PoS units can't be dumb any more, says Mswipe founder Manish Patel

Topics MSwipe | Point-of-sales | e-challans

Mswipe founder and chief executive officer Manish Patel
Mswipe Technologies is rewiring merchant-customer interface by changing the game. The country’s largest deployer of point-of-sale (PoS) machines, with 630,000-plus units, has raised $95 million over the last three years. Manish Patel, founder and chief executive officer, spoke to . Edited excerpts:

On the impact of zero merchant discount rate (MDR)

It applies to online payments and large entities with a turnover above Rs 50 crore per annum. Small and medium enterprises make up 85 per cent of our merchant base. Our strategy is like Netflix’s — merchants pay a flat, monthly subscription, and use whatever and how much ever they want. The popular notion is that merchants gain only from transaction processing. Our merchants get transaction processing, checkout finance, EMI and a plethora of applications that help in making business better, as well as providing access to loans.

On ‘Wisepos plus’ and ‘Moneystore’ as change agents

‘Wisepos’ is like a smartphone and ‘Moneystore’ is like our Google play-store in which merchants can explore and discover apps on a terminal and use it. When I look around the payment industry, we mostly have dumb terminals. What makes a terminal ‘smart’ is the operating system it runs on. We committed four years ago to work hard to deliver the most cost-optimised ‘smart terminals’.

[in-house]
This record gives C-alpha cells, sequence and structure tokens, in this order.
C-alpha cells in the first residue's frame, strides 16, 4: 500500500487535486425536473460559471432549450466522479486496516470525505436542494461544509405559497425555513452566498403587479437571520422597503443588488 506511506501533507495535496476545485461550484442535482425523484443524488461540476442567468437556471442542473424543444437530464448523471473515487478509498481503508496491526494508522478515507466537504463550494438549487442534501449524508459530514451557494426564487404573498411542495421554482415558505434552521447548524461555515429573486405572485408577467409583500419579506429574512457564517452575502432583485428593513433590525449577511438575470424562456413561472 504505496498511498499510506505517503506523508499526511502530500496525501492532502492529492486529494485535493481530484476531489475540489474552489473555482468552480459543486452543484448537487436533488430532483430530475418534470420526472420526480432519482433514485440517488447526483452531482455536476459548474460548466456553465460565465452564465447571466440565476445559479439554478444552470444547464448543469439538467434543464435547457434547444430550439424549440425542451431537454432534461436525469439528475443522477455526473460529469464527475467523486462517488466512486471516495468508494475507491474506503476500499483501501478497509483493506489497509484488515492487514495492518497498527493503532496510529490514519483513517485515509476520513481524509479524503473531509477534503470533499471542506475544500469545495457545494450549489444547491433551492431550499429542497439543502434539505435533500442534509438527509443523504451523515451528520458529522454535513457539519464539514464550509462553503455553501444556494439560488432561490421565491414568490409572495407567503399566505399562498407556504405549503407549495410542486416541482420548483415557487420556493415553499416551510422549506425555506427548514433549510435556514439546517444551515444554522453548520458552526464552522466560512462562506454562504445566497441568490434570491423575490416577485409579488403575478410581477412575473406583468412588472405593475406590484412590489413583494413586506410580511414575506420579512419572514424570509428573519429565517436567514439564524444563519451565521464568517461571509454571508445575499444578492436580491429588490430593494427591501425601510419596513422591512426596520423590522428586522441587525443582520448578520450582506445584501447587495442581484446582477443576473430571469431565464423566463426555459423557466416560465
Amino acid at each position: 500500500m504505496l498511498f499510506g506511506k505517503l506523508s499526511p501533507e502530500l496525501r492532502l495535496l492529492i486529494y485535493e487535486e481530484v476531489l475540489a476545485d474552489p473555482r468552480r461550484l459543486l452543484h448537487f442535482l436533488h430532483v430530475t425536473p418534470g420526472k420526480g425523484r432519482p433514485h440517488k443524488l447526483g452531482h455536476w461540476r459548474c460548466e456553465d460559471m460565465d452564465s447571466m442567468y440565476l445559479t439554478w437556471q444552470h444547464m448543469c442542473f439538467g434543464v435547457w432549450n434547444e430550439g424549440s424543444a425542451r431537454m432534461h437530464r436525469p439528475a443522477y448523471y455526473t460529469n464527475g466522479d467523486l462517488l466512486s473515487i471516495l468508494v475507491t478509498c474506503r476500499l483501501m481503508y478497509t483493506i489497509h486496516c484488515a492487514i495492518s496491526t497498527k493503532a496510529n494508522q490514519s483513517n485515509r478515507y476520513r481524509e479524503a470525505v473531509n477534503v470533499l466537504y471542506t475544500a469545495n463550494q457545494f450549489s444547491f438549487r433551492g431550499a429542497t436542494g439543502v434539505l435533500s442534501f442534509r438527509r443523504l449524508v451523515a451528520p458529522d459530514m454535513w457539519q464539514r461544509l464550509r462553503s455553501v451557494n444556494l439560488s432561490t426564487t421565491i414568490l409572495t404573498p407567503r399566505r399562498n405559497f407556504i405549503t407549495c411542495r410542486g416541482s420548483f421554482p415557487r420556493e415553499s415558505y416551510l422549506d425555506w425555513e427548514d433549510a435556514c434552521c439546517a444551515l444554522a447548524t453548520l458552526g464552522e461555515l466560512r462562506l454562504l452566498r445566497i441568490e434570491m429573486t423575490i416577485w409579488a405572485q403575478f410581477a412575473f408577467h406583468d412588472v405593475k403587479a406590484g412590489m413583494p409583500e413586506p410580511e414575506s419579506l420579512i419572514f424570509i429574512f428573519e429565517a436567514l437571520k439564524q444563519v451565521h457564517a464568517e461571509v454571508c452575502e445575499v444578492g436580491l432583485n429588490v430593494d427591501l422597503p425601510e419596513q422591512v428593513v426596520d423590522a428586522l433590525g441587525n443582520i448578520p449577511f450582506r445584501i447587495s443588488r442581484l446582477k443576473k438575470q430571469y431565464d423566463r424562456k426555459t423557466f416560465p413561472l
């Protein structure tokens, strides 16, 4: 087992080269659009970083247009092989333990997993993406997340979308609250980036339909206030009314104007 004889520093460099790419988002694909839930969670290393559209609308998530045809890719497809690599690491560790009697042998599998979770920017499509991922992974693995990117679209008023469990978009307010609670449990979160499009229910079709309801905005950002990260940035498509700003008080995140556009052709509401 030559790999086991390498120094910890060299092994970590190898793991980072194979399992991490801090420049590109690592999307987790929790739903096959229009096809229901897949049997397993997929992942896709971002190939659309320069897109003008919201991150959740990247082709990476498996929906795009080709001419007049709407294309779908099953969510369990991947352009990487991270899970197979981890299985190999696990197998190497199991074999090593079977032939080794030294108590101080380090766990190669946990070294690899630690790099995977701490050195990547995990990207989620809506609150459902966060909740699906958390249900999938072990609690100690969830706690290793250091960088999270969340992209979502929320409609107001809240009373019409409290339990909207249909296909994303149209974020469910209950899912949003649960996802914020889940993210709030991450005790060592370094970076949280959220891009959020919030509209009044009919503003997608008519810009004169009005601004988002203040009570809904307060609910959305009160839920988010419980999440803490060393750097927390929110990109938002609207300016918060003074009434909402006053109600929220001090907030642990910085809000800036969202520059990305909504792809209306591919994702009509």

On how smart-PoS works in everyday life

Take Mumbai Traffic Police’s e-challan. The constable raises a flag on an errant motorist, scans the number plate, and looks at all previous fines (if any) of the driver. But the constable had only cash as an option to collect the fine. The ‘Wisepos’ terminal allows the cops to run their application directly on a secured device, collect payments and resolve the reconciliation process.

On what ‘Gofrugal’, ‘e-paisa’, and ‘Petpooja’ means for the retailer

The same as ‘Tally’ is for billing. But small merchants have to buy a desktop costing around Rs 50,000 to use it. Our terminals run on Android and employees at merchant outlets are used to it anyway. It’s more like learning applications on a mobile-styled interface.

On the partnership with small and mid-sized software houses

They typically have two problems. Firstly, they are unable to find an effective distribution channel countrywide for their apps; and secondly, while they could use Google Playstore to distribute their apps, they still didn’t have complete integration. A restaurant will have to get the app integrated to print the bill, have barcode as well as other integration. Our platform has all this built-in as a plug-and-play for an app developer.



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